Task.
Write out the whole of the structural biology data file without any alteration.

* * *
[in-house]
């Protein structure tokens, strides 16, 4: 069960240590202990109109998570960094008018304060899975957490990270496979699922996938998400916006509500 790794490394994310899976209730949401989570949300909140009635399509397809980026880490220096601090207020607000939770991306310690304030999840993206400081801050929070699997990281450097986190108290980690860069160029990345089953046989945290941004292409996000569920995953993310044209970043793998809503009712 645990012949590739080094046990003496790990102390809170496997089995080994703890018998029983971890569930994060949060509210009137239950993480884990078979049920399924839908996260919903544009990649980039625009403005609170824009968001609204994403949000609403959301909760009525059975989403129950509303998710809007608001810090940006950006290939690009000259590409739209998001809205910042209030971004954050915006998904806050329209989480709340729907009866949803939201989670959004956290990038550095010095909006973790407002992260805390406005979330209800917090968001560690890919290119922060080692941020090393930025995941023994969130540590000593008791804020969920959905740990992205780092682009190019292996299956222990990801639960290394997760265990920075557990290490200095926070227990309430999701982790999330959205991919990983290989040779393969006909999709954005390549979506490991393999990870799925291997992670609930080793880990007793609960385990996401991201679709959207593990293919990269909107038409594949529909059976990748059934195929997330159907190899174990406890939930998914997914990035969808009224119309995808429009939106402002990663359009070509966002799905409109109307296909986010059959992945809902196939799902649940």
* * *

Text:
[in-house]
């Protein structure tokens, strides 16, 4: 069960240590202990109109998570960094008018304060899975957490990270496979699922996938998400916006509500 790794490394994310899976209730949401989570949300909140009635399509397809980026880490220096601090207020607000939770991306310690304030999840993206400081801050929070699997990281450097986190108290980690860069160029990345089953046989945290941004292409996000569920995953993310044209970043793998809503009712 645990012949590739080094046990003496790990102390809170496997089995080994703890018998029983971890569930994060949060509210009137239950993480884990078979049920399924839908996260919903544009990649980039625009403005609170824009968001609204994403949000609403959301909760009525059975989403129950509303998710809007608001810090940006950006290939690009000259590409739209998001809205910042209030971004954050915006998904806050329209989480709340729907009866949803939201989670959004956290990038550095010095909006973790407002992260805390406005979330209800917090968001560690890919290119922060080692941020090393930025995941023994969130540590000593008791804020969920959905740990992205780092682009190019292996299956222990990801639960290394997760265990920075557990290490200095926070227990309430999701982790999330959205991919990983290989040779393969006909999709954005390549979506490991393999990870799925291997992670609930080793880990007793609960385990996401991201679709959207593990293919990269909107038409594949529909059976990748059934195929997330159907190899174990406890939930998914997914990035969808009224119309995808429009939106402002990663359009070509966002799905409109109307296909986010059959992945809902196939799902649940």